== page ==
Sidra came back to Ireland with Mumtaz after the wedding and the couple moved into an apartment in Islandbridge. Their first child, a girl they called Eshaal, was born in September 2012. However, just weeks after she was born Mumtaz received shocking news. He had been suffering from depression and eventually made an appointment with the doctor after his arm and leg started feeling unusually heavy.

“I was trying to buy a house and was saving money. I didn’t pay much attention to my health and just hoped it would go away. I thought I can deal with this later.”

Parkinson’s disease

Mumtaz was referred to a neurologist and in October 2012, aged only 31, he was diagnosed with Parkinson’s disease. “The doctor said it was the same as what Muhammad Ali had. That was the only reference point I had, I didn’t know anything about Parkinson’s. I asked whether it was curable and he said ‘no, it just gets worse’.

“My first worry was would I be able to support my family? I’d only had a kid a month before and my wife wasn’t working at that time. I wasn’t used to claiming social benefits, I’d never claimed them before. I was worried my family would be put out on the street because I couldn’t pay my mortgage.

“The diagnosis happened the same week the clocks went back. It was so dark and the winter days created tension in the home. It was also difficult not having family to support you.”

Mumtaz waited six months before telling his parents about the disease. “I didn’t want to disappoint them. I’m the eldest son in the family, I didn’t want to tell them and make them feel sad.”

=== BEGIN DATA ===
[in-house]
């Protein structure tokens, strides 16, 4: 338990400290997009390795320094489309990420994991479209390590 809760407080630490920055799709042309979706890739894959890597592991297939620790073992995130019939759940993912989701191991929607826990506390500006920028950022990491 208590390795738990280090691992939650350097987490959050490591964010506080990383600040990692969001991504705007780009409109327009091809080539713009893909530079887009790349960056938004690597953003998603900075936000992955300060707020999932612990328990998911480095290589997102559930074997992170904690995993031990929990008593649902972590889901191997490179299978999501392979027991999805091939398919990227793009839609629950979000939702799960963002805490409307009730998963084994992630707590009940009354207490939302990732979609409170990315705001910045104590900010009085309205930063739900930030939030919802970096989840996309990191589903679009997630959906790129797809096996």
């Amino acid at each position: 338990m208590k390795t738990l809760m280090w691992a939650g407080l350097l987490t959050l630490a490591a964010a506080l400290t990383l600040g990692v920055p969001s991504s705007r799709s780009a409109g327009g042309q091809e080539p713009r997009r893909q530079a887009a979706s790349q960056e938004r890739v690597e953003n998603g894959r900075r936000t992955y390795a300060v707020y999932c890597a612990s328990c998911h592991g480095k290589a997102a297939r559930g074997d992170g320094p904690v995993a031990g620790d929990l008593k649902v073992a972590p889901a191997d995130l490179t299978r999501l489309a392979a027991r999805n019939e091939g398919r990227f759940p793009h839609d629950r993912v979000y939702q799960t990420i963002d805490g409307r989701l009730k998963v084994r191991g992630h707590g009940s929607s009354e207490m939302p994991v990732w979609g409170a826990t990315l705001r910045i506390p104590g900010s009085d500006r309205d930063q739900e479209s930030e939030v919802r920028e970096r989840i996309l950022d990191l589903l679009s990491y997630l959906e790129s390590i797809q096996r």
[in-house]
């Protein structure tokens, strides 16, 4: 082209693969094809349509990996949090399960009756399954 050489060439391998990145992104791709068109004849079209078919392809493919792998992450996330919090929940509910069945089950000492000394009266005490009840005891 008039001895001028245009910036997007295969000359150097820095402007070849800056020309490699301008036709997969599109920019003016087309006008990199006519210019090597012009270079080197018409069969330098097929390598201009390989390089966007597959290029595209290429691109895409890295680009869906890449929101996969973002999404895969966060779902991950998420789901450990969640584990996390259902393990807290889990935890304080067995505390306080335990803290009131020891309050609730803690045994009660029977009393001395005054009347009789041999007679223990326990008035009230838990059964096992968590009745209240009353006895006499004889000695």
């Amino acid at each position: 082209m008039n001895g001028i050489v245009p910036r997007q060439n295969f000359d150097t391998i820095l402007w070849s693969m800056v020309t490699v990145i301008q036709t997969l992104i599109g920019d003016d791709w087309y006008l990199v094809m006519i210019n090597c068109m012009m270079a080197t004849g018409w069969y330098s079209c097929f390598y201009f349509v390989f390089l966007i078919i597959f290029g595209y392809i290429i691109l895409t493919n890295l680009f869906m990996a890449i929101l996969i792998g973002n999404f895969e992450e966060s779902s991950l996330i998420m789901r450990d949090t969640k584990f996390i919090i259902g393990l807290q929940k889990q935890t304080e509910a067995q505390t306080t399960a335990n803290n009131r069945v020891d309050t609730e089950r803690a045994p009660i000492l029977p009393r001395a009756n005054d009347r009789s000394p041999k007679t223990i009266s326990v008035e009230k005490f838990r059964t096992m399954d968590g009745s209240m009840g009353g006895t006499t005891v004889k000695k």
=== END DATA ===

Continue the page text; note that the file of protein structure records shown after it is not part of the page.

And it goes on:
More than 5½ years have passed since Mumtaz's diagnosis and he's still working in ESB. His wife now works as a doctor and they have two more children, three-year-old Azlan and Sofia who is five months. In 2014, he became an Irish citizen and the family own a home in Lucan. His health has deteriorated in recent years and he must follow a strict daily routine of taking his medication, exercising and eating certain foods.

He increasingly notices that people stare when he goes out in public because of his jerky and involuntary body movements. “I don’t blame them for looking at me, it’s because of a lack of knowledge. Generally people with Parkinson’s shake but I have other symptoms. I don’t want to hide my disability but I wish there was an obvious sign like a band I could wear that people would see and know I have Parkinson’s. But generally once people know they react very positively.

“My target is to keep myself going until they find a stem-cell cure which is hopefully in the next few years. I feel like I’m in the best place to fight it. The care here is brilliant. A lot of people complain about the HSE but I have seen the worst side of healthcare in Pakistan so I think it’s brilliant here.”

Sorcha Pollak

Sorcha Pollak

Sorcha Pollak is an Irish Times reporter and cohost of the In the News podcast